Compartmentalization. Geez, that’s a long word! It’s a real tongue-twister even when typing it. I’ve looked up some synonyms and can hopefully avoid writing that word repeatedly for the rest of this article.
But not only is compartmentalization hard to type, it’s been difficult to explain and practice in the world of field training. Field training programs around the country are hearing this word a lot lately. Specifically in response to the president’s Report on 21st Century Policing and the recommendations it makes in conjunction to field training within law enforcement. The task force was assembled to discuss, debate and identify a number of topics that have become critical to law enforcement culture. The discussion covered topics such as public trust, policing in a democracy, effective delivery of police services, and training.
Below is an excerpt taken directly from the task force final report in regard to recommendations made for field training.
5.13 recommendation: The U.S. Department of Justice should support the development and implementation of improved Field Training Officer programs.
This is critical in terms of changing officer culture. Field Training Officers impart the organizational culture to the newest members. The most common current program, known as the San Jose Model, is more than 40 years old and is not based on current research knowledge of adult learning modalities. In many ways it even conflicts with innovative training strategies that encourage problem-based learning and support organizational procedural justice.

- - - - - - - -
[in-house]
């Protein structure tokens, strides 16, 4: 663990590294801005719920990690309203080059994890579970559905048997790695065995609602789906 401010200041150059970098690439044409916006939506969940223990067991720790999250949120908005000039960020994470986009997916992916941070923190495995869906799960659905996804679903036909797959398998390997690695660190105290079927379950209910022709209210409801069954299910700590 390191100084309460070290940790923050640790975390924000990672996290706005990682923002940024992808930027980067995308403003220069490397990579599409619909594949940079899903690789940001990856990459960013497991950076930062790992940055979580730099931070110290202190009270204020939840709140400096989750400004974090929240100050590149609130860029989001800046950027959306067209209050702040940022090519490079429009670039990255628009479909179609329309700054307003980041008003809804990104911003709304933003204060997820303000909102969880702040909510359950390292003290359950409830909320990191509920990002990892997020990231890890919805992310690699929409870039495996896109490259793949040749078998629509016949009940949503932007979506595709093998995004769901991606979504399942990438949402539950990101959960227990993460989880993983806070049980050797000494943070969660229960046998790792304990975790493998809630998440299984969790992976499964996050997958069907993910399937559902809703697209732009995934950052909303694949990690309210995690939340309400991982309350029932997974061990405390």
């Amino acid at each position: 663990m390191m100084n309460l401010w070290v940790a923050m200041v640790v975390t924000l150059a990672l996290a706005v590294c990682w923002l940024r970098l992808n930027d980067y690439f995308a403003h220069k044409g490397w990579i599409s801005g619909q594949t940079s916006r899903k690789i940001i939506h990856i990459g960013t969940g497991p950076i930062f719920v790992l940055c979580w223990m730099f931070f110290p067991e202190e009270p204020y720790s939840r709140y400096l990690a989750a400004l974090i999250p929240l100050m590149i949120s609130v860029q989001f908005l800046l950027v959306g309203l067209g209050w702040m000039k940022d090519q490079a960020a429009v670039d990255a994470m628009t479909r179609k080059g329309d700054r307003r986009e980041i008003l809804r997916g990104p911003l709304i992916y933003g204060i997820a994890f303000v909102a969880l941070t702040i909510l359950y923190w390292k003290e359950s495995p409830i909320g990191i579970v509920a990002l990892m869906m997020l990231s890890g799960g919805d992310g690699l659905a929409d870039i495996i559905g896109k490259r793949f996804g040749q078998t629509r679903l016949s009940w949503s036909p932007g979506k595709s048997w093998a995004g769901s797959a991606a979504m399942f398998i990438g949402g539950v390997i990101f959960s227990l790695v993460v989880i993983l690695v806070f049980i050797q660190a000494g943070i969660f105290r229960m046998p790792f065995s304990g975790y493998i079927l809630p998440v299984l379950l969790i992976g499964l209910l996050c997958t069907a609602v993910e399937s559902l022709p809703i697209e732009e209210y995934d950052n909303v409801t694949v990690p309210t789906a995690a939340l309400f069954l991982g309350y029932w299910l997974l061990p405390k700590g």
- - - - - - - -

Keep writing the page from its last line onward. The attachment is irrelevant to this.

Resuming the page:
5.13.1 Action Item: The U.S. Department of Justice should support the development of broad Field Training Program standards and training strategies that address changing police culture and organizational procedural justice issues that agencies can adopt and customize to local needs.
A potential model for this is the Police Training Officer program developed by the COPS Office in collaboration with PERF and the Reno (Nevada) Police Department. This problem-based learning strategy used adult learning theory and problem solving tools to encourage new officers to think with a proactive mindset, enabling the identification of and solution to problems within their communities.
5.13.2 Action Item: The U.S. Department of Justice should provide funding to incentivize agencies to update their Field Training Programs in accordance with the new standards.
In not so many words, the final report seems to support the PTO (Reno) Model for field training. That leads us back to compartmentalization. This PTO training model incorporates compartmentalized training and learning. Certain aspects of our job are broken down into primary rating categories and then broken down once more into phases.
During each phase, specific job tasks are taught and demonstrated to the student officer. The student officer then gets the chance to perform those tasks. Once those tasks are performed to standard the student officer moves on to the next phase, moving from one compartment to another until the student officer graduates the program.
If problems arise and the new officer has trouble grasping concepts or tactics, he or she may not move on to that next phase of training until they show proficiency. The purpose of this article was not necessarily to detail or debate the fundamentals of the Reno Model. What we really want to discuss is the pros and cons of compartmentalized learning.